Here's a good one:
Muhyiddin Yassin has chided Barisan Nasional’s non-Malay leaders for failing to explain to their community members the necessity of having and supporting the New Economic Policy. Their fear of losing votes is an unacceptable excuse, he said.How was it accepted during Razak's time? May I suggest that it was accepted while standing over hot coals with the business end of a parang (machete) at their backs... ie. with the threat of even more communal violence carried out with the indulgence of the govt security forces (see The Making of May 13 1969)?
Muhyiddin said non-Malay leaders had the responsibility to make their respective communities understand the policy’s spirit. "It is a collective policy that was agreed upon by the cabinet to address economic disparities within the country’s different communities and its aim is to unify.
"If the non-Malay communities cannot accept it now, then how was it accepted during (second prime minster) Tun Abdul Razak (Hussein’s) time by other non-Malay BN leaders?" Muhyiddin asked.
The UMNO viewpoint is carried by someone called Rais Saniman who writes to NST attempting to justify how Malaysia has benefited from the NEP. His argument for the NEP has 2 main thrusts.
1. Because the distribution of wealth and poverty in 1960s Malaysia was largely along racial lines, the solution is to re-distribute wealth (and by default poverty) forcibly along racial lines in 2007.
The NEP confronted the problem of extreme ethnic inequality directly after the racial riots of 1969 by the inclusion of the second thrust in order to create, gradually over decades, an ethnically-balanced economy which would erase economic function with race identification. In other words, to create Malaysian national unity in diversity which is the national ideology.The argument is that Malays were poor, and that having policies to make them rich would turn this situation around. However, the problem with this economic-restructuring aspect of the NEP is that it is much too LOOSELY DEFINED.
If the problem is that Malays were poor, the solution CANNOT be to make a tiny percentage of Malays fabulously rich and a small group of politically-connected, middle-class Malays very wealthy... - so that the Malays (ON AVERAGE) as a group are as wealthy as the Chinese. The solution must go much deeper than that. The NEP as it is, leaves the majority of rural Malays as poor as they were in the 1970s while the Malay royalty, aristocrats and political animals have become rich beyond their filthiest dreams.
In attempting to close the gap between the Malays and Chinese, the NEP opens up a larger one within the Malays themselves (see Beware intra-community income disparity by Khoo Kay Peng in his letter to Malaysiakini). Indeed, it is within the best interests of the Malay elites to keep their poor kampung cousins as impoverished as possible, for as long as possible - so that the NEP can be carried out in their name for perpetuity (see Lesson 101: How to Justify Racial Discrimination.).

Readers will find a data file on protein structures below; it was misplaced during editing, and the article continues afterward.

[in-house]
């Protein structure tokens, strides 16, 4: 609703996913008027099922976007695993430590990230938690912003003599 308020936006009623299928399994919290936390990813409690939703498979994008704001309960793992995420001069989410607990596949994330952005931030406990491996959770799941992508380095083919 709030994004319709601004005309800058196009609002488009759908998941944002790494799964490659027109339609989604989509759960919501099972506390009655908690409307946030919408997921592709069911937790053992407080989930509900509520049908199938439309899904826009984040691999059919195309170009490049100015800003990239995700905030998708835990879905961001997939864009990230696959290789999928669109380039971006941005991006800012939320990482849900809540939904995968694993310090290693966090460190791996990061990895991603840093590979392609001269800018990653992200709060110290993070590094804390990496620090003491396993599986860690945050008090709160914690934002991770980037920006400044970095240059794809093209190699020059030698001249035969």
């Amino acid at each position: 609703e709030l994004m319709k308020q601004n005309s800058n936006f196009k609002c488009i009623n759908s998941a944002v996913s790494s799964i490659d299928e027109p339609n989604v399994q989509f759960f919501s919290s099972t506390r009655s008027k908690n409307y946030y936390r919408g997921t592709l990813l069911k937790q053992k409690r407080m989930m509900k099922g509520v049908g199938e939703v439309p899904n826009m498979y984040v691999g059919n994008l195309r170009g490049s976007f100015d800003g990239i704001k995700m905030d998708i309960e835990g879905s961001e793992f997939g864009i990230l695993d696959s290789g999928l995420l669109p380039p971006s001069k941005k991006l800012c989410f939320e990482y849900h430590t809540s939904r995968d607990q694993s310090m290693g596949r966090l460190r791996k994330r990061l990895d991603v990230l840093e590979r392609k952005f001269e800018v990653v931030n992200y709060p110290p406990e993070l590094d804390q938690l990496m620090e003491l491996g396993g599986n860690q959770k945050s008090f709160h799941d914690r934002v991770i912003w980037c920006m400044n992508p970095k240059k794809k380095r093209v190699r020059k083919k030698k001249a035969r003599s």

And the NEP also widens the income gap within the Chinese and Indians. That's because the middle class and poorer Chinese and Indians typically foot the bill for the NEP, but the rich, politically-connected ones actually benefit from the NEP's AliBaba leakages .
Therefore, if economic inequity or inequality is the problem... then shouldn't the solution be framed in economic terms? Like I said in sean-the-man's NEW NEP! - the fair and indisputable NEP solution should target Malaysians according to their economic status / circumstances and be blind to race. Why is this fair? Because if many Malays, as UMNO keeps saying, are truly impoverished and lagging behind the Chinese - an economic means-tested NEP solution will invariably and naturally focus mainly on helping those poor Malays, and much less so on the Chinese (who are supposed to be comparatively better off on average). The very definition of the solution itself guarantees that the poor Malays (the ones who really need the help) will be helped. Isn't this what needs to be achieved?
And the ideal NEP would stop at the middle class. Once the poor reach the middle class, they will not be helped. That's because as the middle class, they can look after themselves and pursue their dreams on their own steam. A convenient but important by-product of this 'middle class' focus would be to categorically deny any "assistance" (read: plunder and corruption) to the rich (ie. the Tunkus, Tan Sris and Datuks). No more "bumiputra discounts" for multi-million ringgit bungalows purchased by the Malay elite, at the expense of non-bumi terrace house buyers.
In my view, any argument in support of the NEP which does not acknowledge the innate superiority of an economic mean-tested solution, is a worthless argument... without any merit nor moral worth whatsoever. At best those arguments advocate a sub-optimal solution. At worst and in all truthfulness, they are nothing but excuses to perpetuate a race-based, rent-seeking hegemony.
2. Rais Saniman goes further to say:
What were the legal and moral foundations of the second thrust [economic restructuring in favour of the Malays]? This is the well known Social Contract of 1957, where one million citizenships were given at a stroke of the pen in exchange for the non-Malays to help the Malays economically, the Rukun Negara, and Article 153 of the Federal Constitution.I have only one thing to say to that. The social contract that he describes is in fact FALSE and FRAUDULENT. The citizenship of Chinese and Indian migrants were in return for their acceptance of Bahasa Melayu as the official language (see The Real 'Social Contract'), and probably more so, in recognition of the fact that it was impossible for the Malays alone to win independence from the British.